When the WACS and ACE submarine cables are commissioned in 2012, in theory the African continent will have access to more international capacity than it knows what to do with.
In reality however this is only true for coastal countries, and even here, the distribution network often goes no further than the capital city. Liberia’s capital, Monrovia, which has recently been connected to the submarine cable ACE, is a typical example.
The arrival of submarine cable links therefore leaves infrastructure providers with the task of accelerating the deployment of national backbones and cross-border links between coastal countries and landlocked countries so as to ensure that as many Africans as possible can share in the benefits of international capacity and access to data services.
It is clear that Africa now needs to rapidly overcome the obstacles to an expansion in Internet capability, and especially in broadband Internet capacity, and to find solutions which will allow the development of more powerful data services.
Frederic Sallet believes “that most major obstacles to such expansion have been eliminated. For one thing, links with the rest of the world are no longer a problem, since both the west and east coasts have at least three submarine cables. Interconnection prices have also dropped considerably. Finally, the adoption of mobile telephony, and in particular 3G, means that end users can make full use of all capacity they are offered”.
One of the few remaining weak links in the chain (the other being the paucity of content, which is not for Alcatel-Lucent to sort out) is the connection between the submarine cables (the international capacity) and the 3G users (the consumers of that capacity).
In short, there is a crying need to strengthen national backbones and develop cross-border links in order to give consumers outside the main cities and in landlocked African countries greater access to international capacity.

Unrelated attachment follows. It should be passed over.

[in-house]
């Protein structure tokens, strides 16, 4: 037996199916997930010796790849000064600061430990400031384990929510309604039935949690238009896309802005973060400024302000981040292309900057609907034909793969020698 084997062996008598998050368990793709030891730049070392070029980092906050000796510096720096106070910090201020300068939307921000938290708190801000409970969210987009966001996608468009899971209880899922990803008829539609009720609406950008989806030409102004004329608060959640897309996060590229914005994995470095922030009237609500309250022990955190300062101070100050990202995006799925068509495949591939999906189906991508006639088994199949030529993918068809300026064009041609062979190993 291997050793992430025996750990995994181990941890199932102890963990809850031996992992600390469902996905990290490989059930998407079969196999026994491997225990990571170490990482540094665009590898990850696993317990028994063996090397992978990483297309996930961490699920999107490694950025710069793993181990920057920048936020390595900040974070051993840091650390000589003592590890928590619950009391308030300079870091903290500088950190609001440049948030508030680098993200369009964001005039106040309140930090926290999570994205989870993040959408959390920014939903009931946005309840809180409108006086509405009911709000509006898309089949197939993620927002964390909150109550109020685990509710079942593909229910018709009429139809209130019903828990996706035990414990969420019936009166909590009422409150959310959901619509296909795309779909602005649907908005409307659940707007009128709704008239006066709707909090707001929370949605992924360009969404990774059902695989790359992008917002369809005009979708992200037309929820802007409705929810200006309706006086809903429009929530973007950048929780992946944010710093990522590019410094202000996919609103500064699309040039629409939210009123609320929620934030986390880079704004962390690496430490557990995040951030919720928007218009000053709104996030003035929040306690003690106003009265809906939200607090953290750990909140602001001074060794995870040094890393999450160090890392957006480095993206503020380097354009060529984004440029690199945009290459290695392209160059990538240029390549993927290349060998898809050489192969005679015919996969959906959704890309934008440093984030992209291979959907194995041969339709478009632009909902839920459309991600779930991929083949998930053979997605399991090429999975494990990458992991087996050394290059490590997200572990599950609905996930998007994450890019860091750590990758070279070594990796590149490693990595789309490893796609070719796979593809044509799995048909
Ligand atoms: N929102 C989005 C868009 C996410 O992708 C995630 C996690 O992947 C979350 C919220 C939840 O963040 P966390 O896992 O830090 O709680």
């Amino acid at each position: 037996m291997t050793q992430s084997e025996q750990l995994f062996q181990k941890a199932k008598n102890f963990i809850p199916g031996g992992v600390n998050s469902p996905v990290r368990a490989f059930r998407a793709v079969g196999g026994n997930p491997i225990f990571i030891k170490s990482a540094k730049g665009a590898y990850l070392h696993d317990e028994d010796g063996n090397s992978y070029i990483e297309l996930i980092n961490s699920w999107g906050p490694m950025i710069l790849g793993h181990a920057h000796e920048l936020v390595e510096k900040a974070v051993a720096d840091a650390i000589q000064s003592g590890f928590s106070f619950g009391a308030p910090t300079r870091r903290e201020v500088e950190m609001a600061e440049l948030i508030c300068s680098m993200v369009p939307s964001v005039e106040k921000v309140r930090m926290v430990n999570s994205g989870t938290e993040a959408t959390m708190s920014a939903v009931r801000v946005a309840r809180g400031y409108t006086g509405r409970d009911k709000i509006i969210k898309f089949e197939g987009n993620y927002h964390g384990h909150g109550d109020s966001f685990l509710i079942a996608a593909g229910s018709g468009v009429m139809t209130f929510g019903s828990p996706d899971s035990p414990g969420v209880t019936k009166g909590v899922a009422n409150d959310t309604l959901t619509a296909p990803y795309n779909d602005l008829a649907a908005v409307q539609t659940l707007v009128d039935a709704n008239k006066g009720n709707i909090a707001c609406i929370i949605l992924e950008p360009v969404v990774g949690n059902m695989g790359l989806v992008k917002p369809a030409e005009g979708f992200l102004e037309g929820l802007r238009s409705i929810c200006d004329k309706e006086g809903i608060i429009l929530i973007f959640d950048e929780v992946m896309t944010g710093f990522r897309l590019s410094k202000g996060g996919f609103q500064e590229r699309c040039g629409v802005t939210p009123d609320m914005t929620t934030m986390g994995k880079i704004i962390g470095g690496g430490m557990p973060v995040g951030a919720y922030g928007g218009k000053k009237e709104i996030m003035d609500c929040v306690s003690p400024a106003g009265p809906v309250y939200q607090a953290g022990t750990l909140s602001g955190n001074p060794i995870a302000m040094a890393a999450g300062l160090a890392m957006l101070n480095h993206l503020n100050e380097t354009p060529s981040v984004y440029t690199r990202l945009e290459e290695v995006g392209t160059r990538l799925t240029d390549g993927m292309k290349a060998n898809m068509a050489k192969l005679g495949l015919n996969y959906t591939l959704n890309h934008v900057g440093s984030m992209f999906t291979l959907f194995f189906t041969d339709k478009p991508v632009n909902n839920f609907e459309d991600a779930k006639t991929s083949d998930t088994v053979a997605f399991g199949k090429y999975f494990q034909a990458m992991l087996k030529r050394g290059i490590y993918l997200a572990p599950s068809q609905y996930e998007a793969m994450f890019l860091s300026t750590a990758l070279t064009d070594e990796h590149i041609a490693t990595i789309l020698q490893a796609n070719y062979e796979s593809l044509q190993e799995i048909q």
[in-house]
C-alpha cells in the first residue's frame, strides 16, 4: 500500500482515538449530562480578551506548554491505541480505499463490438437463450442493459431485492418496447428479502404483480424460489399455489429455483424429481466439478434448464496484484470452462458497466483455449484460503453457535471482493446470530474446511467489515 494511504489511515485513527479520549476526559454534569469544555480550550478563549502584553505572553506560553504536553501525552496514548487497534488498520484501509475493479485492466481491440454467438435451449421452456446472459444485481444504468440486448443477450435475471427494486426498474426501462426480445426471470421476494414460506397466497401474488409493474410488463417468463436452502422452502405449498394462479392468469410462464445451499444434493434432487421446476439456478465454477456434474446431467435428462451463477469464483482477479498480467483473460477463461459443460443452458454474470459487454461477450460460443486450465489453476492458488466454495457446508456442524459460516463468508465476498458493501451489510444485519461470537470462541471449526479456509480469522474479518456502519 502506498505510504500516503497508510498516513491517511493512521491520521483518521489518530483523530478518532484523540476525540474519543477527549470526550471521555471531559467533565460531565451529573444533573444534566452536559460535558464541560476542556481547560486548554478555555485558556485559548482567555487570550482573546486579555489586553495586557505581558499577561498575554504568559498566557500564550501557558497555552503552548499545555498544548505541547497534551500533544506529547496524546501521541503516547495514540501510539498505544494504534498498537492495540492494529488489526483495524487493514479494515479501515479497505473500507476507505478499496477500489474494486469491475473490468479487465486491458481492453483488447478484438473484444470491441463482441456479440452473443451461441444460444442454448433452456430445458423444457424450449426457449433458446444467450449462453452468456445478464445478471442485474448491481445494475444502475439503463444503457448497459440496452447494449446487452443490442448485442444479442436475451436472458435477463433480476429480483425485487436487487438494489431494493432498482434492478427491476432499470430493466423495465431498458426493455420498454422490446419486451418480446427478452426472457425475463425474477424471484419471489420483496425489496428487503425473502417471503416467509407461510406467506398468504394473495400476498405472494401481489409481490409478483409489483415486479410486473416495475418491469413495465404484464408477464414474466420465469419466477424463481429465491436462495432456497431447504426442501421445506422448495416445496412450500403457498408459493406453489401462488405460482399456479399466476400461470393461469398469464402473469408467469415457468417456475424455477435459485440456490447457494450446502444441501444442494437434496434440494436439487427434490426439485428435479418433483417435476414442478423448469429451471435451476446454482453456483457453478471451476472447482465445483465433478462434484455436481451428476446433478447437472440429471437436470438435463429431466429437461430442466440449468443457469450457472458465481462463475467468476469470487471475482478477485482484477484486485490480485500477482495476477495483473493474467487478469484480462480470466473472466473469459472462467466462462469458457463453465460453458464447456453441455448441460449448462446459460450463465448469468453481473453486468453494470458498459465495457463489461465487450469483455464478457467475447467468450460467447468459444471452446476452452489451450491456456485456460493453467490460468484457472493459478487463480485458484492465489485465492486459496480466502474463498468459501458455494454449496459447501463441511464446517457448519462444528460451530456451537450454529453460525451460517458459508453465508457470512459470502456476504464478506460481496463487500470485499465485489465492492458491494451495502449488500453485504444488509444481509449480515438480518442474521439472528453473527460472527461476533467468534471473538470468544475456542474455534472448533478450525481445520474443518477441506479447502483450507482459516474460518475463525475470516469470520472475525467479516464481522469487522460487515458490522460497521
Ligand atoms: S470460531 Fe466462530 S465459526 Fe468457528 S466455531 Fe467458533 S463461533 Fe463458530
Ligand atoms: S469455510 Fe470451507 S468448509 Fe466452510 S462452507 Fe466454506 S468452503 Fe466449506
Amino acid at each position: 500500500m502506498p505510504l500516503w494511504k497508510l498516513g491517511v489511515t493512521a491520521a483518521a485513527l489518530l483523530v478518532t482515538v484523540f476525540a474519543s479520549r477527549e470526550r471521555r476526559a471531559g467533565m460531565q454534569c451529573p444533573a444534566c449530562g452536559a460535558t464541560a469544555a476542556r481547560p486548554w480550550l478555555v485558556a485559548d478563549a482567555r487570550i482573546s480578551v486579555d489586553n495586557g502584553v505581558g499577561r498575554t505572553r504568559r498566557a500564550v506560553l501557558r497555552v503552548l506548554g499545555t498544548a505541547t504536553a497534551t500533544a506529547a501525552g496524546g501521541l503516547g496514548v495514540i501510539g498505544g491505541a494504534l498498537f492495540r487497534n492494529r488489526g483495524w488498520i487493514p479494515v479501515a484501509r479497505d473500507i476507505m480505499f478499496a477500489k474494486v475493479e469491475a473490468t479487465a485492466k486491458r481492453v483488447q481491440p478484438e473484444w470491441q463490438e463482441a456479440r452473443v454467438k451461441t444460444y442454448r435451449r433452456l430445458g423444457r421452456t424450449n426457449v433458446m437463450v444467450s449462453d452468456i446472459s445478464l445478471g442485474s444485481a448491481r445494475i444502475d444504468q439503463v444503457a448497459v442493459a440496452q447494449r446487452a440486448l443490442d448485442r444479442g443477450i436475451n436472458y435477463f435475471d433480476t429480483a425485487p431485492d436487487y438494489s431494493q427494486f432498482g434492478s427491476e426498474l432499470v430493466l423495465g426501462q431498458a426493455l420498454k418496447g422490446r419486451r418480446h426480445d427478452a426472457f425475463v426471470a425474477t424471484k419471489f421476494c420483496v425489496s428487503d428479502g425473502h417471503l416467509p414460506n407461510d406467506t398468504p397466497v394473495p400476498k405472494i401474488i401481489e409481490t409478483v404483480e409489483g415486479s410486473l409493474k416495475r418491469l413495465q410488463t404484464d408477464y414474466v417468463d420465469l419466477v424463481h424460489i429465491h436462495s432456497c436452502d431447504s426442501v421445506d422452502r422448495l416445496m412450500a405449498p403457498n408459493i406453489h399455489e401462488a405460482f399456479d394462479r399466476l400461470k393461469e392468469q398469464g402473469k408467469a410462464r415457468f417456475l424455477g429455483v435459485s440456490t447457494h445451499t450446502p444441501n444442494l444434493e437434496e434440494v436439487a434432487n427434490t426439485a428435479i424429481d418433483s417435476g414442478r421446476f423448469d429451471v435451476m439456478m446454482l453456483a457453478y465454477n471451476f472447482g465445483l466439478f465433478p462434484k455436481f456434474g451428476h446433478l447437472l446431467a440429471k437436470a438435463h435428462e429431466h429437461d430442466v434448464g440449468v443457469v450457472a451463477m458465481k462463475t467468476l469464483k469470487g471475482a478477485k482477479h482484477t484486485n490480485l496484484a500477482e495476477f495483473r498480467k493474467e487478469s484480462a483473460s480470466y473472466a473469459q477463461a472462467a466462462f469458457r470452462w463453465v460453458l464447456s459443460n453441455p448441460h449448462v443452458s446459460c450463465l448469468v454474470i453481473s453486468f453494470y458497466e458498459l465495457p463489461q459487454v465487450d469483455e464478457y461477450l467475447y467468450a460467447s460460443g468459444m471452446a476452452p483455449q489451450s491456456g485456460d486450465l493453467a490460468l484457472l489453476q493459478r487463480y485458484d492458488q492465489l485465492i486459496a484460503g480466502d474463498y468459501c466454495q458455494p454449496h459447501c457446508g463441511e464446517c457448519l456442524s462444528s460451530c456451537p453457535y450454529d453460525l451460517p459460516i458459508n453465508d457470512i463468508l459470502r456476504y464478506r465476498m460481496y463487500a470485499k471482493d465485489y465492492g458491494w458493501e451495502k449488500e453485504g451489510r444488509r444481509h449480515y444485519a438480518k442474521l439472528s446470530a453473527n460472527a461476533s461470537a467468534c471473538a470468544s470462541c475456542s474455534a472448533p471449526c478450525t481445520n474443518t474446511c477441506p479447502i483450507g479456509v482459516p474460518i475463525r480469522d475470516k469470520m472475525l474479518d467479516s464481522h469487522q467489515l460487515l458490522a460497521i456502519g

Alcatel-Lucent is involved in multiple projects on the continent in order to meet this challenge. According to Frederic Sallet, “the pace of such projects has accelerated in 2011 compared with 2009, when many such schemes were still being conceived.
While it is possible that the pace will continue to speed up between 2012 and 2015, this will depend to a large extent on the demand generated by the growth of 3G”.
Current projects take two main forms: some are initiated by private telecom operators seeking to consolidate their regional presence by interconnecting their operations, while others are a consortium of private and public stakeholders in the telecom sector. In each of these models, Alcatel-Lucent plays several roles.
The company offers advice on the best routes and this may particularly apply to West Africa, which is highly fragmented in terms of number of countries.
In addition Alcatel-Lucent is involved in coordinating the project stakeholders and implementation of the backbone. In recent years, Alcatel-Lucent has built backbones in Algeria, Libya and Morocco in North Africa.